The first time I saw a QR code was on the corner of a Lion King poster in a New York City subway. Though I had no clue what it was, my friend eagerly whipped out her BlackBerry, ready to give her recently downloaded QR code reader a test drive.
QR Codes (short for Quick Response Codes) like the one I saw on the subway popped up everywhere in 2011, from subways to product packaging, magazines to department stores, and even on cookies. It was so popular that it seemed like brands slapped codes on everything without thinking about how it would be used and its value to the shopper.
For example, Austin-based restaurant Juan in a Million sports a QR code on their dine-in menu. When scanned, the code takes you to a Google map of the restaurant’s location. How does this bring value to the customer if they’re already there? As awareness of QR Codes grew, I felt as though many brands were misusing them. I saw a QR code on a highway billboard once. How am I supposed to scan that at 65 mph? The many QR code failures frustrated me. However, one year later, I think that some brands are finally getting it right.
Sears and Kmart strategically catered to on-the-go holiday shoppers this past season with mobile shopping walls placed in high-traffic areas like movie theaters and airports. The walls displayed images of their most popular children’s toys as well as QR codes that gave shoppers a wealth of relevant information, including product pricing, delivery details, and the ability to purchase the toy on the spot. These QR executions worked well because they extended shopping beyond the store while making it convenient and easy.
Similarly, Walmart is using QR codes to test an “endless aisle” concept. About 100 locations are posting signs displaying QR codes that, when scanned using the Walmart app, offer shoppers a broader selection of products than what’s already on the shelves. To further extend the aisle, Walmart.com recently partnered with P&G for a month-long initiative to engage urban shoppers. They are introducing pop-up stores in Chicago and mobile truck stores in Manhattan where shoppers can scan QR codes to purchase P&G household items. It saves shoppers the hassle of lugging large items through the subway and time as well.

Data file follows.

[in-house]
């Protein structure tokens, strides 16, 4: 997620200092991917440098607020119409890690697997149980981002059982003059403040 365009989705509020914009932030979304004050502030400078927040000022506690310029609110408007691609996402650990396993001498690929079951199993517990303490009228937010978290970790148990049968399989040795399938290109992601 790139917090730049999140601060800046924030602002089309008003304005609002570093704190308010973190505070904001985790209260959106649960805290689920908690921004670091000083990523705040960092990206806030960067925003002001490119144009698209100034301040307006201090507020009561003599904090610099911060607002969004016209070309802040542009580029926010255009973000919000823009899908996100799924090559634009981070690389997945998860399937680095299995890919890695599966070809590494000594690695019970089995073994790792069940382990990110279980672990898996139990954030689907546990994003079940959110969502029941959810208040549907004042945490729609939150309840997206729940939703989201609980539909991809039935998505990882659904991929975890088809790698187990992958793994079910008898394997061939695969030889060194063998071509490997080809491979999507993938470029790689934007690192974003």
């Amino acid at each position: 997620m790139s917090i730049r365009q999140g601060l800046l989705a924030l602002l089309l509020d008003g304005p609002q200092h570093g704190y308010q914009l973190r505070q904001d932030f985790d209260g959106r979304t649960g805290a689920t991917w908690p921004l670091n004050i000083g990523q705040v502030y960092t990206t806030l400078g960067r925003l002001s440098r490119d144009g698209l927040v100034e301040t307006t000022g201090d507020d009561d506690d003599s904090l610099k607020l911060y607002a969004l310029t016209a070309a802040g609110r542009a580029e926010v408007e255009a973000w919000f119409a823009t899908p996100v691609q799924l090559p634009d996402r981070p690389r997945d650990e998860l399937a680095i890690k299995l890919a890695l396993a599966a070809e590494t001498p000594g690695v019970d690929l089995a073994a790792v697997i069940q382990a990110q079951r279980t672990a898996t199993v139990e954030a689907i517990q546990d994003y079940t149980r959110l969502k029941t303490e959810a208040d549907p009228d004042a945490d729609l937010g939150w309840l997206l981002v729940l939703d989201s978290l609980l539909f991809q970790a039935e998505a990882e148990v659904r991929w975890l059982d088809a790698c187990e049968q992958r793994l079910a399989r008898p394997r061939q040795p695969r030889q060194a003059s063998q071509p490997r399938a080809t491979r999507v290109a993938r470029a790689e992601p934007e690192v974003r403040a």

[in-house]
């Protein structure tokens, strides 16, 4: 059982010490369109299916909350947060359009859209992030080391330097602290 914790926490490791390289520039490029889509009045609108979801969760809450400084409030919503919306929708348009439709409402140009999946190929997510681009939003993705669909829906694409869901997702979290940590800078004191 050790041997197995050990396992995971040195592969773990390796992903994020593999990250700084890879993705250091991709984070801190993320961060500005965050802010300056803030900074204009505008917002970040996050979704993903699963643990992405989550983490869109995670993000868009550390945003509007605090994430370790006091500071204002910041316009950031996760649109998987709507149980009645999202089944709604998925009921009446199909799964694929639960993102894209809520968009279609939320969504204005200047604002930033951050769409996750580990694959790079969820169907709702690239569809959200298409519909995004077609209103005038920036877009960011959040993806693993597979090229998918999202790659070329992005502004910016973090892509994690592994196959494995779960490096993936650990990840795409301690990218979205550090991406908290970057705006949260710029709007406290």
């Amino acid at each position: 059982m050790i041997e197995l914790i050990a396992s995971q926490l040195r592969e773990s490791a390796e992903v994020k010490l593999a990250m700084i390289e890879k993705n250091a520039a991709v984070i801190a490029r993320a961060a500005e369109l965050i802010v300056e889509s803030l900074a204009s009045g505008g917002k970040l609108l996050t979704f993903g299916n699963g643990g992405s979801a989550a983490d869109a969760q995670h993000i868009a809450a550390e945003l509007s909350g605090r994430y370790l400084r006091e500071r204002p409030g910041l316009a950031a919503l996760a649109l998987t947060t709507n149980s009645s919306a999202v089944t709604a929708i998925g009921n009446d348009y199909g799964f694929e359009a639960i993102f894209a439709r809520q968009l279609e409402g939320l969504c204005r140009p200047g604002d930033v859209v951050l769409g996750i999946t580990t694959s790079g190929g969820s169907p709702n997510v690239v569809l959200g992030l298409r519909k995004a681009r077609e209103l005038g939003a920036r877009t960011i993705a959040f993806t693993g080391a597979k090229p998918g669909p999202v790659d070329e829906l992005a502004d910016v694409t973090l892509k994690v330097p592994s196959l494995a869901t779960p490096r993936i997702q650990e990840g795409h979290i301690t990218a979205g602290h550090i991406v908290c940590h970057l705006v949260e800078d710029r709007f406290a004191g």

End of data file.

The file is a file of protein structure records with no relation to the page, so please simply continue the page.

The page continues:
Since that first QR code I saw on the subway, much has changed. First-generation codes were often valueless to shoppers because they did not provide a true mobile first moment of truth. But executions as of late are providing value in terms to convenience and time-saving. Moving forward, it is increasingly important for retailers and brands using QR codes to integrate them in functional and innovative ways. If scanning QR codes doesn’t consistently deliver some kind of added value, shoppers won’t be back for seconds.
Contributed by: Kelsey Reddick, Integer Denver
Photo Source: Springwise